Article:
I Finished NaNoWriMo, and You Can Too

Photo Credit: Darius Bashar/Unsplash


I’ve known about NaNoWriMo, National Novel Writing Month, for years. The basic idea is that, cheered on by others, you commit to writing a novel-length work, about 50,000 words, over the course of the month of November.

I’ve had an idea for a story circulating around my brain for a year now. I had it when I moved into my house and was toying with possible plot points and characters in my head. I decided to take the plunge and start putting pen to paper.

When I get going on something I’m excited about, I really get going. But, sometimes it’s hard to justify doing unpaid labor, even if it’s a labor of love. I put hours into plotting out and drafting this story, but felt like it was a long shot to pursue such a big dream. Shouldn’t I be working on paid writing projects or trying to get other paid work? Or at least doing the laundry, if I’m going to do unpaid work?

I looked into NaNoWriMo in mid-October and was more than pleasantly surprised by what I found. It’s free to participate, for one thing, and it’s a nonprofit with a mission to, as the website says, “support writing fluency and education.” They host the Young Writers Program and have notable big-name guests like Roxane Gay, John Green, and others cheering on would-be novelists. Some of my favorite novels, such as The Night Circus and Fangirl, have been written as NaNoWriMo projects.

I went for it. All in. Pen to paper (or fingers to keyboard, as it were). I have now written a first draft. NaNoWriMo is helping me realize my dream. After years and years of doubting myself, I'm actually writing a novel. And, I’m telling my friends and family about it, something I was never brave enough to do before because I thought I was alone in my dreams, which seemed silly and frivolous.

First of all, if you love something, it’s never frivolous — it’s something that brings you joy and a sense of accomplishment. Second of all, I’m not alone in my dream. Not by a long shot. Last year, half a million people participated in NaNoWriMo. I am now in a NaNoWriMo writing group that gets together once a week to share progress and write in the same (virtual) room together. I can reach out to local participants to talk to people in my area about our projects. I am updating my progress on the website and validating that the work and time I’m putting into this project is worth doing. I’m following authors I respect on Instagram and Twitter who are talking about their progress or frustrations as they write alongside me.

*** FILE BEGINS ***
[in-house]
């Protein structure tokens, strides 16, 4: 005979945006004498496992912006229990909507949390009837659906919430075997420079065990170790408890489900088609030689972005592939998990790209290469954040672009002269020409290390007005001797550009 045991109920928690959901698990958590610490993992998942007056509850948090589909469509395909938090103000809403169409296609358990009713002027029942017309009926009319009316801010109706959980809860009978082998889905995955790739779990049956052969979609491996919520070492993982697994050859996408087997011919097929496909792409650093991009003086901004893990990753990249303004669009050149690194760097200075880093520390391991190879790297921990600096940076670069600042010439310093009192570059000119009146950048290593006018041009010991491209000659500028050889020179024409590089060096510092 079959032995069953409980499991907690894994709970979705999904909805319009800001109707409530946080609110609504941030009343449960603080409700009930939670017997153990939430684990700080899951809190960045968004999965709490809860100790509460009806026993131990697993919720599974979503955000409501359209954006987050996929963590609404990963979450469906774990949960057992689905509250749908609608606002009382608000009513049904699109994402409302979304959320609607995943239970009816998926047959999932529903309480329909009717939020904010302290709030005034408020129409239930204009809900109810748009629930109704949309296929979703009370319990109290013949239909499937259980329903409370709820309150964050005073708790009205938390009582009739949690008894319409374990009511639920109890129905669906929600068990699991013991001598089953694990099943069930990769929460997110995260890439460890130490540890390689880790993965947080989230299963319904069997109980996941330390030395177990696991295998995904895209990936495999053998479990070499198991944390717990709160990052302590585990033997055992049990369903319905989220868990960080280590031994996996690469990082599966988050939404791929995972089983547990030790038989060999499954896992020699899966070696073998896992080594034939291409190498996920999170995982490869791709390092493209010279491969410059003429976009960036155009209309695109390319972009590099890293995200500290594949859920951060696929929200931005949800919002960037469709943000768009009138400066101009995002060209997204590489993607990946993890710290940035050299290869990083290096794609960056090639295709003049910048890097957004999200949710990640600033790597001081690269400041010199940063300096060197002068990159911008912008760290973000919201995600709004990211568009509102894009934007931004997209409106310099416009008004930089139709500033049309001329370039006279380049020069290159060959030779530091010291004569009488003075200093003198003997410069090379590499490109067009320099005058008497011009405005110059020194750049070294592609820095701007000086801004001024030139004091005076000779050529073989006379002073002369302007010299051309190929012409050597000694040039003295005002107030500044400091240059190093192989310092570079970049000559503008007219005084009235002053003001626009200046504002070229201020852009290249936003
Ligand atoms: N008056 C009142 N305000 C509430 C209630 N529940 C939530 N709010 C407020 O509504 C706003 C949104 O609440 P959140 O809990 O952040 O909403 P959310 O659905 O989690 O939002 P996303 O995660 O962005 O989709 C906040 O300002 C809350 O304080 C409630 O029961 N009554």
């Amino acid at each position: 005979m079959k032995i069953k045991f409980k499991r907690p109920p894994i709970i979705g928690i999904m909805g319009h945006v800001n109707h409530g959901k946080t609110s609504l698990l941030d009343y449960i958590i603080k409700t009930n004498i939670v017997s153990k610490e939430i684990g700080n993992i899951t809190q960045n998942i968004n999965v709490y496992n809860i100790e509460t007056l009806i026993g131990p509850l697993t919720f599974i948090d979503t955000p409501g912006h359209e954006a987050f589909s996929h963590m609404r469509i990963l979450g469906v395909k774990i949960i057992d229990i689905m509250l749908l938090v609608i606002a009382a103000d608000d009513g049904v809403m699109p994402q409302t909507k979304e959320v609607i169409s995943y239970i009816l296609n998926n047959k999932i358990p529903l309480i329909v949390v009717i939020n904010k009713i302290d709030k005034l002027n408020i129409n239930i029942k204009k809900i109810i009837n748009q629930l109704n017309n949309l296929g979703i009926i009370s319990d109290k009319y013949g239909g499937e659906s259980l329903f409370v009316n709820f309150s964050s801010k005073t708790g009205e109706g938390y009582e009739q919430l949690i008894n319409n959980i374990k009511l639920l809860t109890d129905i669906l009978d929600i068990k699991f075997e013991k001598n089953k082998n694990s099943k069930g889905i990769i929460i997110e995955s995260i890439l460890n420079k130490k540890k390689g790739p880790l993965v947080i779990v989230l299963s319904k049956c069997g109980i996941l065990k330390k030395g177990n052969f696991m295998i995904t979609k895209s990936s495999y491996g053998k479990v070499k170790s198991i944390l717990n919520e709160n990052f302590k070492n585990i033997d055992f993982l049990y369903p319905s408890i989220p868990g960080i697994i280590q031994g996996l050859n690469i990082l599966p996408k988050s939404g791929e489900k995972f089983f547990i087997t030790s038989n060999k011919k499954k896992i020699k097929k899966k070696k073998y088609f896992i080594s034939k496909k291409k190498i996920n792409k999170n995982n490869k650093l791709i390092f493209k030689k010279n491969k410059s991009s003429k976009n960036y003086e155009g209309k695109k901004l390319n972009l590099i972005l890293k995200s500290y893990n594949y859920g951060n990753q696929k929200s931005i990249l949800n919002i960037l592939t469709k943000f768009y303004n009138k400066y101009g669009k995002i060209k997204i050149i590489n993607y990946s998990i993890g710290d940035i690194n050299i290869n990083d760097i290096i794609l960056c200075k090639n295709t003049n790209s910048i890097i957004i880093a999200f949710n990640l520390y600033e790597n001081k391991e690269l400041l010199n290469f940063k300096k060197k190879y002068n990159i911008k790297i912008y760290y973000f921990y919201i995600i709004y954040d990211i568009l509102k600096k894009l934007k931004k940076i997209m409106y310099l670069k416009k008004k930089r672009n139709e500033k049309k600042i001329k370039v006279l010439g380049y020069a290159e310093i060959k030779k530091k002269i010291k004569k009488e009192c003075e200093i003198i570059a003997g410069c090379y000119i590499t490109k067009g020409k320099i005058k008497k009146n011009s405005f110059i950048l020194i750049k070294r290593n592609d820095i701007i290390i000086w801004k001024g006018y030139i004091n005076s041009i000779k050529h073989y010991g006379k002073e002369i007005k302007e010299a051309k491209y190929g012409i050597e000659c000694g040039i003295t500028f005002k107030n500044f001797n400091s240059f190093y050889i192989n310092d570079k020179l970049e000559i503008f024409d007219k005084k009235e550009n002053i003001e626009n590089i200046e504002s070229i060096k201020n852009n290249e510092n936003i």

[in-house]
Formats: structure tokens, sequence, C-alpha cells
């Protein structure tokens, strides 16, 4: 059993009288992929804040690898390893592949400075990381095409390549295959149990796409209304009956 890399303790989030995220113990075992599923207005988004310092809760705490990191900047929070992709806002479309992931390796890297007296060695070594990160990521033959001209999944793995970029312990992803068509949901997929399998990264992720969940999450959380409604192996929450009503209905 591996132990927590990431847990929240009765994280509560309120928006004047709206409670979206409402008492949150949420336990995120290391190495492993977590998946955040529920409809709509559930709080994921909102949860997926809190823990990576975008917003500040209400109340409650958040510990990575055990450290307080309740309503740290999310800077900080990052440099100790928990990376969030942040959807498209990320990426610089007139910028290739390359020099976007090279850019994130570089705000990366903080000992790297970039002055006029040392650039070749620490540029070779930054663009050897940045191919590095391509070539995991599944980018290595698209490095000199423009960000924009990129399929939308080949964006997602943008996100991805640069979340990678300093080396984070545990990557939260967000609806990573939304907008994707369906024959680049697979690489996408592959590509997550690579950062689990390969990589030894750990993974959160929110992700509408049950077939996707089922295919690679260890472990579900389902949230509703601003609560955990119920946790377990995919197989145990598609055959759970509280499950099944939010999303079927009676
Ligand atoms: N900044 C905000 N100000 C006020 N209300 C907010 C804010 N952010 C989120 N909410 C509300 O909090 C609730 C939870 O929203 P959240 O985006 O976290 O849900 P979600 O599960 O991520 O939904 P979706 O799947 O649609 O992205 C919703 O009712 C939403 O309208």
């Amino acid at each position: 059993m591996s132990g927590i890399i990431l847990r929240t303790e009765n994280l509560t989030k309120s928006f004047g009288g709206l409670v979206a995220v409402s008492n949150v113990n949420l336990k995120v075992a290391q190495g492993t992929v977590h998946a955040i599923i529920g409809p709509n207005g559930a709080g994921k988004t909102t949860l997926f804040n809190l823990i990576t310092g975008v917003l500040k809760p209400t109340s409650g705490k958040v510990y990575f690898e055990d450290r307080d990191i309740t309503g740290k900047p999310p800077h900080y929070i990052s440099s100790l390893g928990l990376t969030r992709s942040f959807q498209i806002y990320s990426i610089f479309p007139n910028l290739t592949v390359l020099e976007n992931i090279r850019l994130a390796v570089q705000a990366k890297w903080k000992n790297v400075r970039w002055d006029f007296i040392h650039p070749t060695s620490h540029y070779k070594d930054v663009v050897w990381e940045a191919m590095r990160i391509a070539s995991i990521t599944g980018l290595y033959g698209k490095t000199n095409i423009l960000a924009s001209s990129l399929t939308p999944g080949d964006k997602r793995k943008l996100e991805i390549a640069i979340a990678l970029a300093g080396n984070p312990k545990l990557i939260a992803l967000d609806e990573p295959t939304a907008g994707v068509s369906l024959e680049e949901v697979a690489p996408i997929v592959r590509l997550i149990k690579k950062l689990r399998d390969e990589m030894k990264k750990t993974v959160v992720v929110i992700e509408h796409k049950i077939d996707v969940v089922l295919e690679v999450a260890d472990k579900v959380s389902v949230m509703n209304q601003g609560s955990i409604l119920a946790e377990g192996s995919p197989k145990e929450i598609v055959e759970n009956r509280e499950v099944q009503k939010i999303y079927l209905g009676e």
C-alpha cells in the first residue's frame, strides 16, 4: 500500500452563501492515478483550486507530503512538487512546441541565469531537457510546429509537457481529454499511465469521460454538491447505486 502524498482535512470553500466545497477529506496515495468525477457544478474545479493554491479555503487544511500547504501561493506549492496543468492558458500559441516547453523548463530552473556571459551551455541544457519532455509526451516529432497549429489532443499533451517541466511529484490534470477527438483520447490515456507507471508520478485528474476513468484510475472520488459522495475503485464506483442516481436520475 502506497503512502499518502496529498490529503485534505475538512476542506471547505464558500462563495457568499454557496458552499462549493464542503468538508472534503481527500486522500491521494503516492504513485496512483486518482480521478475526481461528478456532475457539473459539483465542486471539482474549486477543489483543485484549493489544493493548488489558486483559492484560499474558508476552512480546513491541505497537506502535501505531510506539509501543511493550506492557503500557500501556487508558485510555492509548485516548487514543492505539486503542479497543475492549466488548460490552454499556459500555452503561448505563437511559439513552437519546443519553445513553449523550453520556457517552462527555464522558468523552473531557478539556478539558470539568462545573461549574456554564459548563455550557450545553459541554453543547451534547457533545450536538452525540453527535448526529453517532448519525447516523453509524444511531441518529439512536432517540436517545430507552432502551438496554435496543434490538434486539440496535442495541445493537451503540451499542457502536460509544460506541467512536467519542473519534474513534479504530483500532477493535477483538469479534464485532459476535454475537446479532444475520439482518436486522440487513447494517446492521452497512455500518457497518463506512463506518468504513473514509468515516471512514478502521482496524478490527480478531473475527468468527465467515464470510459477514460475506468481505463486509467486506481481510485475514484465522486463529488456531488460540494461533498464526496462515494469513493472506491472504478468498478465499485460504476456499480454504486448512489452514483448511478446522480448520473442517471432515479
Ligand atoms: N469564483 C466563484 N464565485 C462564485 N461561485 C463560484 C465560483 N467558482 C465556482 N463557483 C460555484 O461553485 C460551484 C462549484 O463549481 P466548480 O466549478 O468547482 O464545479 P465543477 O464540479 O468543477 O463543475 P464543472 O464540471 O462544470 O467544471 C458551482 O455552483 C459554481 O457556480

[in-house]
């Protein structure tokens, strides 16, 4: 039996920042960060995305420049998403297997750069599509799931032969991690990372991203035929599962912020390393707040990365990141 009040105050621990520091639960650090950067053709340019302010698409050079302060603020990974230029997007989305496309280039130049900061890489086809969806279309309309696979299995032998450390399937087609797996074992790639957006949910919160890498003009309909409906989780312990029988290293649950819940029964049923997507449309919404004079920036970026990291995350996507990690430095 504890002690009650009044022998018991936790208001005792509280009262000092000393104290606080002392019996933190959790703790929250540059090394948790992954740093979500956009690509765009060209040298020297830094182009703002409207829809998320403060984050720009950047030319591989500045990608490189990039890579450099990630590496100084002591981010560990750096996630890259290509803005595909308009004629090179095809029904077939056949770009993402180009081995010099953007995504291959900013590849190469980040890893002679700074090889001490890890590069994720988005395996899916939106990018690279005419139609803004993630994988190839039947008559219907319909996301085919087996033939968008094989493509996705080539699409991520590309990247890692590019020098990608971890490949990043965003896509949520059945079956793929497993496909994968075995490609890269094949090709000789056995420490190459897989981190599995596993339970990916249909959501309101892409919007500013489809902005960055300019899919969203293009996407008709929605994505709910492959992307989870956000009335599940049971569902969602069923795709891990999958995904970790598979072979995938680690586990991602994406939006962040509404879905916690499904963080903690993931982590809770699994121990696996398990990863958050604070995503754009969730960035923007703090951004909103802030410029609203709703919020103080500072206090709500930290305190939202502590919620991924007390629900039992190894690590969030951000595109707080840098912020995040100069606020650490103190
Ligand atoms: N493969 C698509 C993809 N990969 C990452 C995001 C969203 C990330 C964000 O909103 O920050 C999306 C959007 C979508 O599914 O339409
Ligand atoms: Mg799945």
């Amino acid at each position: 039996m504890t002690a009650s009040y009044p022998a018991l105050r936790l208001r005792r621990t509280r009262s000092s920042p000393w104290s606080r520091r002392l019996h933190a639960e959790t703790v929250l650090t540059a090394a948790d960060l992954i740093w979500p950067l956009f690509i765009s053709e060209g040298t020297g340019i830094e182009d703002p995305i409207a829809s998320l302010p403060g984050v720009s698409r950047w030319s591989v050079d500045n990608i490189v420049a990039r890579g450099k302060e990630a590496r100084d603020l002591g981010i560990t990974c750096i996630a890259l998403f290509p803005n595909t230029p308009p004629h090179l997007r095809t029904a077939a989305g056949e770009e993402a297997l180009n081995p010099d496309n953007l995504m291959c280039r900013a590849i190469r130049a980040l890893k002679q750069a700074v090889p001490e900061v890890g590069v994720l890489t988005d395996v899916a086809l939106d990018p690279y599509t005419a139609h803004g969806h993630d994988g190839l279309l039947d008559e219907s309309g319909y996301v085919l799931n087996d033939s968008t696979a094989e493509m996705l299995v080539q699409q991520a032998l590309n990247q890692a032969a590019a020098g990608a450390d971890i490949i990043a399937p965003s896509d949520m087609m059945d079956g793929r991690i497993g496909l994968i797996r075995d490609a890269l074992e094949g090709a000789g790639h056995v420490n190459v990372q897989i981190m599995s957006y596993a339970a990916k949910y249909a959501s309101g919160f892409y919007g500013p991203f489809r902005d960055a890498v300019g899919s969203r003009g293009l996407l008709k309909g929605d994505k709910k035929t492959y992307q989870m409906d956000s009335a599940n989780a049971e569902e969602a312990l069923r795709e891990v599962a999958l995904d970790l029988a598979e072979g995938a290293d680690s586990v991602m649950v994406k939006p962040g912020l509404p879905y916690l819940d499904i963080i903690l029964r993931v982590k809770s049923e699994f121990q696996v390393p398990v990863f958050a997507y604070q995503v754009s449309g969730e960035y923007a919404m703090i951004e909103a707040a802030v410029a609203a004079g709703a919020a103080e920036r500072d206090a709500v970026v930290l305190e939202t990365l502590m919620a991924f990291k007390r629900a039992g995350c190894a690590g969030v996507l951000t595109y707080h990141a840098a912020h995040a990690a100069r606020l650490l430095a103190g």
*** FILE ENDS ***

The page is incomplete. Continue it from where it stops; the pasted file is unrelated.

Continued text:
It’s only midway through the month, so there’s still time for any aspiring writers out there to get in on the fun and community. Honestly, if I can do it, anyone who wants to can. I’m a single parent to two little kids, with a job and a house and a dog — and a pandemic still threatening to shut everything down. I wrote while my kids played, while they were at school, as a reward for finishing chores or work assignments, late at night, and early in the morning. I wrote myself voice memos while walking the dog as ideas struck me. I talked through plot problems with a friend.

I don’t know if it’s going to be a bestseller. No one can know what’ll happen when they take a big, creative leap. I do know I wrote a novel this month — 60,000-plus words of my own — and I’m pretty proud of it.

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